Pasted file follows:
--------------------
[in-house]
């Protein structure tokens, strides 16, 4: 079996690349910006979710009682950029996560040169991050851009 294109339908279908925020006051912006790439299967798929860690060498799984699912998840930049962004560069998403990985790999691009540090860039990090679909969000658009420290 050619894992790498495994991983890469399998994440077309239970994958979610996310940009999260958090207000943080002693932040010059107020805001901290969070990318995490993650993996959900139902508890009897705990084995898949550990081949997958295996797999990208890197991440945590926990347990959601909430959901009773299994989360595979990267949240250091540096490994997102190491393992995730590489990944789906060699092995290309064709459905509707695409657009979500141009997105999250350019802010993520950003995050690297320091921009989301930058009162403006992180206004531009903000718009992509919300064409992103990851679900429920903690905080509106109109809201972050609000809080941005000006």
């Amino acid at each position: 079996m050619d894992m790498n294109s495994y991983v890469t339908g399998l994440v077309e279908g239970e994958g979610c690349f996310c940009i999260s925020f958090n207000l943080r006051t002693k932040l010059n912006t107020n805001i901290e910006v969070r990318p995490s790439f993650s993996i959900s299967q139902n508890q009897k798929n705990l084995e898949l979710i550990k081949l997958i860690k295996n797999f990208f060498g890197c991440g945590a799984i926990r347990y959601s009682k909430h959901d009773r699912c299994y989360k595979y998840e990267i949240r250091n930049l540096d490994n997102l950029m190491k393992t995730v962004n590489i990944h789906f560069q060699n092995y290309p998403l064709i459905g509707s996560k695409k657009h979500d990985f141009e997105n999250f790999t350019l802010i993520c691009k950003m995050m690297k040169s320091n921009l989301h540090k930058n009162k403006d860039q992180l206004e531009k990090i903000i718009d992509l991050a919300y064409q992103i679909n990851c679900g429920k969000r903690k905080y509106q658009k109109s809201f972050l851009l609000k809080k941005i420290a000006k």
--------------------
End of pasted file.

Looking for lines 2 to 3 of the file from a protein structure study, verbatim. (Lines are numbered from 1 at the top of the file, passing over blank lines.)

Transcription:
């Protein structure tokens, strides 16, 4: 079996690349910006979710009682950029996560040169991050851009 294109339908279908925020006051912006790439299967798929860690060498799984699912998840930049962004560069998403990985790999691009540090860039990090679909969000658009420290 050619894992790498495994991983890469399998994440077309239970994958979610996310940009999260958090207000943080002693932040010059107020805001901290969070990318995490993650993996959900139902508890009897705990084995898949550990081949997958295996797999990208890197991440945590926990347990959601909430959901009773299994989360595979990267949240250091540096490994997102190491393992995730590489990944789906060699092995290309064709459905509707695409657009979500141009997105999250350019802010993520950003995050690297320091921009989301930058009162403006992180206004531009903000718009992509919300064409992103990851679900429920903690905080509106109109809201972050609000809080941005000006």
């Amino acid at each position: 079996m050619d894992m790498n294109s495994y991983v890469t339908g399998l994440v077309e279908g239970e994958g979610c690349f996310c940009i999260s925020f958090n207000l943080r006051t002693k932040l010059n912006t107020n805001i901290e910006v969070r990318p995490s790439f993650s993996i959900s299967q139902n508890q009897k798929n705990l084995e898949l979710i550990k081949l997958i860690k295996n797999f990208f060498g890197c991440g945590a799984i926990r347990y959601s009682k909430h959901d009773r699912c299994y989360k595979y998840e990267i949240r250091n930049l540096d490994n997102l950029m190491k393992t995730v962004n590489i990944h789906f560069q060699n092995y290309p998403l064709i459905g509707s996560k695409k657009h979500d990985f141009e997105n999250f790999t350019l802010i993520c691009k950003m995050m690297k040169s320091n921009l989301h540090k930058n009162k403006d860039q992180l206004e531009k990090i903000i718009d992509l991050a919300y064409q992103i679909n990851c679900g429920k969000r903690k905080y509106q658009k109109s809201f972050l851009l609000k809080k941005i420290a000006k």